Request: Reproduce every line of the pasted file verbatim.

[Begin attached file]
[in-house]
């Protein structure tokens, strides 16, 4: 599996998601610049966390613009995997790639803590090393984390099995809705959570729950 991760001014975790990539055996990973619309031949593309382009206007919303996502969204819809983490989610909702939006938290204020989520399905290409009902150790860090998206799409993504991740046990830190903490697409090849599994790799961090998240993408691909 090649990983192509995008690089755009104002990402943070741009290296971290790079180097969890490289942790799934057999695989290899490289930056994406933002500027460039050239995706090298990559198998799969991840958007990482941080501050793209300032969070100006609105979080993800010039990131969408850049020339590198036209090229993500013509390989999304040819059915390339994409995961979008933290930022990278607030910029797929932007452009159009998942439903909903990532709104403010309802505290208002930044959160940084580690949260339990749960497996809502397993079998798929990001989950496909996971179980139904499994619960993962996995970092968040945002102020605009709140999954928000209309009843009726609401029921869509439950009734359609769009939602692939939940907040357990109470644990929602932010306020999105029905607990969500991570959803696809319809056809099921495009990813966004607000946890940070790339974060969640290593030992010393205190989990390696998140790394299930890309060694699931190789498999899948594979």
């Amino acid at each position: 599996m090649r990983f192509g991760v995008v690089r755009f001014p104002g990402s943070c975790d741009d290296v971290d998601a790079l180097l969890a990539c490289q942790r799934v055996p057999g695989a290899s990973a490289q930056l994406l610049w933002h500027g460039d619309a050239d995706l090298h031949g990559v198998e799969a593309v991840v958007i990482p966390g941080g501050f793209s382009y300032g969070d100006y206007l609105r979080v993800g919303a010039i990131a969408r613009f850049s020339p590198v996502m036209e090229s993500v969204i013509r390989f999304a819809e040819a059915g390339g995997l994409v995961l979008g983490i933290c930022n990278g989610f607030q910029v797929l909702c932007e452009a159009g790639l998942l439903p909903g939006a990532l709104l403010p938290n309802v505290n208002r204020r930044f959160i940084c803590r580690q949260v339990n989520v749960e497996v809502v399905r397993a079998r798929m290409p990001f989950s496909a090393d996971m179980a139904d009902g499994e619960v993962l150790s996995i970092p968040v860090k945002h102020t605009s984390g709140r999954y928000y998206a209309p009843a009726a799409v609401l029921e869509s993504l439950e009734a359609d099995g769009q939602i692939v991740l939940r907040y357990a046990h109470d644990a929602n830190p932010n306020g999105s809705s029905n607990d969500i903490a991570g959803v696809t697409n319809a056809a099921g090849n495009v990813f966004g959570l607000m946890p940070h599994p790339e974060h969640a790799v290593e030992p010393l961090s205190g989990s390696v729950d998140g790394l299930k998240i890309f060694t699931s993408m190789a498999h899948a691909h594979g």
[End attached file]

[in-house]
């Protein structure tokens, strides 16, 4: 599996998601610049966390613009995997790639803590090393984390099995809705959570729950 991760001014975790990539055996990973619309031949593309382009206007919303996502969204819809983490989610909702939006938290204020989520399905290409009902150790860090998206799409993504991740046990830190903490697409090849599994790799961090998240993408691909 090649990983192509995008690089755009104002990402943070741009290296971290790079180097969890490289942790799934057999695989290899490289930056994406933002500027460039050239995706090298990559198998799969991840958007990482941080501050793209300032969070100006609105979080993800010039990131969408850049020339590198036209090229993500013509390989999304040819059915390339994409995961979008933290930022990278607030910029797929932007452009159009998942439903909903990532709104403010309802505290208002930044959160940084580690949260339990749960497996809502397993079998798929990001989950496909996971179980139904499994619960993962996995970092968040945002102020605009709140999954928000209309009843009726609401029921869509439950009734359609769009939602692939939940907040357990109470644990929602932010306020999105029905607990969500991570959803696809319809056809099921495009990813966004607000946890940070790339974060969640290593030992010393205190989990390696998140790394299930890309060694699931190789498999899948594979």
């Amino acid at each position: 599996m090649r990983f192509g991760v995008v690089r755009f001014p104002g990402s943070c975790d741009d290296v971290d998601a790079l180097l969890a990539c490289q942790r799934v055996p057999g695989a290899s990973a490289q930056l994406l610049w933002h500027g460039d619309a050239d995706l090298h031949g990559v198998e799969a593309v991840v958007i990482p966390g941080g501050f793209s382009y300032g969070d100006y206007l609105r979080v993800g919303a010039i990131a969408r613009f850049s020339p590198v996502m036209e090229s993500v969204i013509r390989f999304a819809e040819a059915g390339g995997l994409v995961l979008g983490i933290c930022n990278g989610f607030q910029v797929l909702c932007e452009a159009g790639l998942l439903p909903g939006a990532l709104l403010p938290n309802v505290n208002r204020r930044f959160i940084c803590r580690q949260v339990n989520v749960e497996v809502v399905r397993a079998r798929m290409p990001f989950s496909a090393d996971m179980a139904d009902g499994e619960v993962l150790s996995i970092p968040v860090k945002h102020t605009s984390g709140r999954y928000y998206a209309p009843a009726a799409v609401l029921e869509s993504l439950e009734a359609d099995g769009q939602i692939v991740l939940r907040y357990a046990h109470d644990a929602n830190p932010n306020g999105s809705s029905n607990d969500i903490a991570g959803v696809t697409n319809a056809a099921g090849n495009v990813f966004g959570l607000m946890p940070h599994p790339e974060h969640a790799v290593e030992p010393l961090s205190g989990s390696v729950d998140g790394l299930k998240i890309f060694t699931s993408m190789a498999h899948a691909h594979g």